Middle-east Arab News Opinion | Asharq Al-awsat

Libyan Citizens Fall back on Coal, Wood for Warmth in Tripoli | ASHARQ AL-AWSAT English Archive 2005 -2017
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Fighters of Libyan forces allied with the U.N.-backed government fire a rocket at Islamic State fighters in Sirte, Libya.

REUTERS/Goran Tomasevic

Tripoli- Libya faces today a grand-scale power shortage, as its capital Tripoli drowns in darkness, many citizens resort to primitive ways for heat, light and daily activities. Charcoal and wood have been used to compensate for the 77 percent deficiency that the overall power network suffers.

Incessant bombardment and attacks by militias have led to the dramatic power outages. With the advent of freezing wave of cold in Libya, the citizens of the country are suffering currently from a new type of crisis, which is the struggle to keep themselves and their children warm.

The prices of charcoal and raw combustibles have spiked by two fold, going from a minimum price range of 15 Libyan Dinars to a 25 Libyan Dinars, and a peak range of 50 Libyan Dinars to 130 Libyan Dinars.

As for the standard pack of wood planks, used for cooking meals, it opens with a price of 30 Libyan Dinars and increases according to type.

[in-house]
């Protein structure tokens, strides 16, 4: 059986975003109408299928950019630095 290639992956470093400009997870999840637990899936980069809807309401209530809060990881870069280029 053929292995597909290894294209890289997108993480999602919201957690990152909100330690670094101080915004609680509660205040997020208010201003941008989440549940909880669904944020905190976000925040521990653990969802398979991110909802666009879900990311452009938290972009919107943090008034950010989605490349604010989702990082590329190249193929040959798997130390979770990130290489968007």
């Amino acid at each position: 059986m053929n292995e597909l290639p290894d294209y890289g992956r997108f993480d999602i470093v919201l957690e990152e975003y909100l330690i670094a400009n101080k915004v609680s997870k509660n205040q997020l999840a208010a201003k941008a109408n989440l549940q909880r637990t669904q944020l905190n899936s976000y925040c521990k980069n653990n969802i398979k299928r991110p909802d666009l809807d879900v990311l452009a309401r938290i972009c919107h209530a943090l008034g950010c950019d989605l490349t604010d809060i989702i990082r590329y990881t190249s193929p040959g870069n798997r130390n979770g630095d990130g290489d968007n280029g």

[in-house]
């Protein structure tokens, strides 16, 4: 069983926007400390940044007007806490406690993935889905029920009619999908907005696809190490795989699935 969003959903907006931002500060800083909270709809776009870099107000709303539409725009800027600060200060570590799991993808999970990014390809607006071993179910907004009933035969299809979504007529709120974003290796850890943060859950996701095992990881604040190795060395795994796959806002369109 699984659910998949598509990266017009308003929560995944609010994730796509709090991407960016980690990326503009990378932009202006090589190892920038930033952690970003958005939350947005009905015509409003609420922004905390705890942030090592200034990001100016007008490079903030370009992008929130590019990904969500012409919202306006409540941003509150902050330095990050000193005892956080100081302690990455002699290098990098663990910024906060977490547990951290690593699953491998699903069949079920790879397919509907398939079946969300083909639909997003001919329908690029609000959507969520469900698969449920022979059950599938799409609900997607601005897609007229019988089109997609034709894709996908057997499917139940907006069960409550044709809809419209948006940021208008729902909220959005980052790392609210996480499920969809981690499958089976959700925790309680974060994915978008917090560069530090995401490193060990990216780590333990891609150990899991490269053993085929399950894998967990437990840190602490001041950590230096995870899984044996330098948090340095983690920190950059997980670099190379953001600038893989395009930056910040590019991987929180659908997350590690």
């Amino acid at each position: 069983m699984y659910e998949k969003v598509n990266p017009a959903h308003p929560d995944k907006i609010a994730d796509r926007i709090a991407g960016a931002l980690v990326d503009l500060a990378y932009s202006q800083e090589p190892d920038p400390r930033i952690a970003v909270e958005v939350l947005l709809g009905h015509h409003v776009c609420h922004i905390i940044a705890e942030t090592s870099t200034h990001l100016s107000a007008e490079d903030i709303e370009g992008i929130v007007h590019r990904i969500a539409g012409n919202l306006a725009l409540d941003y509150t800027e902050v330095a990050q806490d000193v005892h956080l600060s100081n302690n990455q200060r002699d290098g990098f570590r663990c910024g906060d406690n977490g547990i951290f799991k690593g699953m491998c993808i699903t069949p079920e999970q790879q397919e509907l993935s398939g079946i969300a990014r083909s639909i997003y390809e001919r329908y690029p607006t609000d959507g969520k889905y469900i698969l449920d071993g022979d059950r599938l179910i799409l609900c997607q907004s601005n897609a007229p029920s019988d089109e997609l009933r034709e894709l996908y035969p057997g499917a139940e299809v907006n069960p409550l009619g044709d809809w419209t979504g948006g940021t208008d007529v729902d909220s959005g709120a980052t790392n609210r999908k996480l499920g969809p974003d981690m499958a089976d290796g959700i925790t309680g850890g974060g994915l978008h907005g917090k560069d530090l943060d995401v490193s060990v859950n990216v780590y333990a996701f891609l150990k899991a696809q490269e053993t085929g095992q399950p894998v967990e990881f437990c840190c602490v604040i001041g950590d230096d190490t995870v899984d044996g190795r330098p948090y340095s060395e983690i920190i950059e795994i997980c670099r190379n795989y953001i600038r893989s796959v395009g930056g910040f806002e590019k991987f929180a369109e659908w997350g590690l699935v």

Day by day, incoming yelps for help tells Libyan media that at such dire times charcoal is becoming a scarce commodity which threatens an eventual cessation of supply.

What is more is that cases of death by asphyxia caused by excess charcoal usage have been reported, Libyan Parliament Member Ismail al-Ghoul al-Sharif said.

“Space heating by charcoal has led to the lethal suffocation of citizens,” Sharif told Ahsraq Al-Awsat. Sources had reported that a family of nine was killed by carbon monoxide gas poisoning after using coal to keep warm in their closed house.

According to military and intelligence officers, power outages are chiefly caused by militias repeatedly targeting power stations in an effort to put the internationally-backed administration of Fayez al-Sarraj.

Even more, incidents of looting station equipment have been recorded. Militias also exploited pitch black nights to sneak in foreign combatants via coastlines and desert areas into the war-torn country.

Tripoli residents have added that power is provided a few hours per day, not enough to get much going.